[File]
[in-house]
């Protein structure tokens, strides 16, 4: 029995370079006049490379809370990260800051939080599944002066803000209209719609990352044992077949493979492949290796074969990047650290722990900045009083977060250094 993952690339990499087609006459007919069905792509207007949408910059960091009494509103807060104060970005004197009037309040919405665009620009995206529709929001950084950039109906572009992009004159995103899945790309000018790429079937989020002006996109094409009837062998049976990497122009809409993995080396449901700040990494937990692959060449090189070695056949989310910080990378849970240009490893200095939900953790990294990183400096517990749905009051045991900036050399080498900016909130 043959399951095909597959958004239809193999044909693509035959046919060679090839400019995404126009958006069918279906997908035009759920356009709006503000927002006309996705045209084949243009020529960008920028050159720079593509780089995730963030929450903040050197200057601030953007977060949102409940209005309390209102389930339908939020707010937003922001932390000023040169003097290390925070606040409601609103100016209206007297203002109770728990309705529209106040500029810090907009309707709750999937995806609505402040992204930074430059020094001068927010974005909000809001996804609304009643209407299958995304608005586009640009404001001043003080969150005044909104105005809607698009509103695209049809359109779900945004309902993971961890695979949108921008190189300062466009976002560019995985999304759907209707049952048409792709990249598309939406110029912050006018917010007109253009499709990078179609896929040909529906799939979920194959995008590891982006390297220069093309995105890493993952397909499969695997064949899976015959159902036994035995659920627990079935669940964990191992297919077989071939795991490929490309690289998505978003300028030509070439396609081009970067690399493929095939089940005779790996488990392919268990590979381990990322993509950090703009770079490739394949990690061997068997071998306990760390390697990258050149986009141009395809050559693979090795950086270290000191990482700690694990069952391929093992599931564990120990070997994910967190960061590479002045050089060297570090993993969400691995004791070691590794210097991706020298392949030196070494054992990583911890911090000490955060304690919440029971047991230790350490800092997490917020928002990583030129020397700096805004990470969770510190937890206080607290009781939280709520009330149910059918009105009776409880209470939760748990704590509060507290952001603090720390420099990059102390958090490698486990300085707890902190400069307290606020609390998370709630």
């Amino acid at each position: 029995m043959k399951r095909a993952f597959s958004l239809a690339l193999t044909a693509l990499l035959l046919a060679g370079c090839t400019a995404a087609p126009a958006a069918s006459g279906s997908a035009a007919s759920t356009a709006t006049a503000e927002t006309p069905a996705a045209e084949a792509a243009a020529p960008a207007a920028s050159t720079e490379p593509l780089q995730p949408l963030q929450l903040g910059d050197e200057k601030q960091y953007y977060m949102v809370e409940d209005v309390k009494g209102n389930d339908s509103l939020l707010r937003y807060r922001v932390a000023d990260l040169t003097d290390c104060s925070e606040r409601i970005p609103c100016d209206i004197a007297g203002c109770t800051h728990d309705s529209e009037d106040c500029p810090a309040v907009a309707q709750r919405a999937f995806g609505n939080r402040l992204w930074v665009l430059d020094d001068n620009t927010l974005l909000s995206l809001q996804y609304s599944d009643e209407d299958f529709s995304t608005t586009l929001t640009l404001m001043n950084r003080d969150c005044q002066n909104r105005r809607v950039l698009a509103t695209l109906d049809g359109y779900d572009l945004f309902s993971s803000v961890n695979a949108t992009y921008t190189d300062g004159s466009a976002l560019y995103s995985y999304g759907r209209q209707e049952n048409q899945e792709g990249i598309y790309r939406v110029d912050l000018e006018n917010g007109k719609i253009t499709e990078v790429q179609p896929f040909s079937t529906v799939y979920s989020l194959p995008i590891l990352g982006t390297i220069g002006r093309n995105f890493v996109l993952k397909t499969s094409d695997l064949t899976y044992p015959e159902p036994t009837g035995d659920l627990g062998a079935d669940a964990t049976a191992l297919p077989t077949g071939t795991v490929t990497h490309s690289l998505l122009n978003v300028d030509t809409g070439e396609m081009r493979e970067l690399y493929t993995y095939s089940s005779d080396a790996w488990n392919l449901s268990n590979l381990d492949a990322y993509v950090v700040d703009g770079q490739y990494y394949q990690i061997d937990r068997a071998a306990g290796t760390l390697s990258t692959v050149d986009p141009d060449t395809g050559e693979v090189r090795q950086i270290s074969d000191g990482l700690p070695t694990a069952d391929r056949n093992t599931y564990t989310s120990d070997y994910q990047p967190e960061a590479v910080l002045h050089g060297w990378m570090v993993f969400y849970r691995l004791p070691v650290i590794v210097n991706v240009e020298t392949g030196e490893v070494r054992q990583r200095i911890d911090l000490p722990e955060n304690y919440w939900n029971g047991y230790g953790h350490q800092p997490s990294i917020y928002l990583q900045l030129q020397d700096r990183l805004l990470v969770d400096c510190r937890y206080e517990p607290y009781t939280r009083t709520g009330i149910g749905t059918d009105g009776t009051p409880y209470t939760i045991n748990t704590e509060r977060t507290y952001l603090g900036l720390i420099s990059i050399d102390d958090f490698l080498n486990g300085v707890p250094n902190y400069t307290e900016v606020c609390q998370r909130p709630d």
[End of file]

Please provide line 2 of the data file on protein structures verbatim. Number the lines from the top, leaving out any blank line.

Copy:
């Protein structure tokens, strides 16, 4: 029995370079006049490379809370990260800051939080599944002066803000209209719609990352044992077949493979492949290796074969990047650290722990900045009083977060250094 993952690339990499087609006459007919069905792509207007949408910059960091009494509103807060104060970005004197009037309040919405665009620009995206529709929001950084950039109906572009992009004159995103899945790309000018790429079937989020002006996109094409009837062998049976990497122009809409993995080396449901700040990494937990692959060449090189070695056949989310910080990378849970240009490893200095939900953790990294990183400096517990749905009051045991900036050399080498900016909130 043959399951095909597959958004239809193999044909693509035959046919060679090839400019995404126009958006069918279906997908035009759920356009709006503000927002006309996705045209084949243009020529960008920028050159720079593509780089995730963030929450903040050197200057601030953007977060949102409940209005309390209102389930339908939020707010937003922001932390000023040169003097290390925070606040409601609103100016209206007297203002109770728990309705529209106040500029810090907009309707709750999937995806609505402040992204930074430059020094001068927010974005909000809001996804609304009643209407299958995304608005586009640009404001001043003080969150005044909104105005809607698009509103695209049809359109779900945004309902993971961890695979949108921008190189300062466009976002560019995985999304759907209707049952048409792709990249598309939406110029912050006018917010007109253009499709990078179609896929040909529906799939979920194959995008590891982006390297220069093309995105890493993952397909499969695997064949899976015959159902036994035995659920627990079935669940964990191992297919077989071939795991490929490309690289998505978003300028030509070439396609081009970067690399493929095939089940005779790996488990392919268990590979381990990322993509950090703009770079490739394949990690061997068997071998306990760390390697990258050149986009141009395809050559693979090795950086270290000191990482700690694990069952391929093992599931564990120990070997994910967190960061590479002045050089060297570090993993969400691995004791070691590794210097991706020298392949030196070494054992990583911890911090000490955060304690919440029971047991230790350490800092997490917020928002990583030129020397700096805004990470969770510190937890206080607290009781939280709520009330149910059918009105009776409880209470939760748990704590509060507290952001603090720390420099990059102390958090490698486990300085707890902190400069307290606020609390998370709630």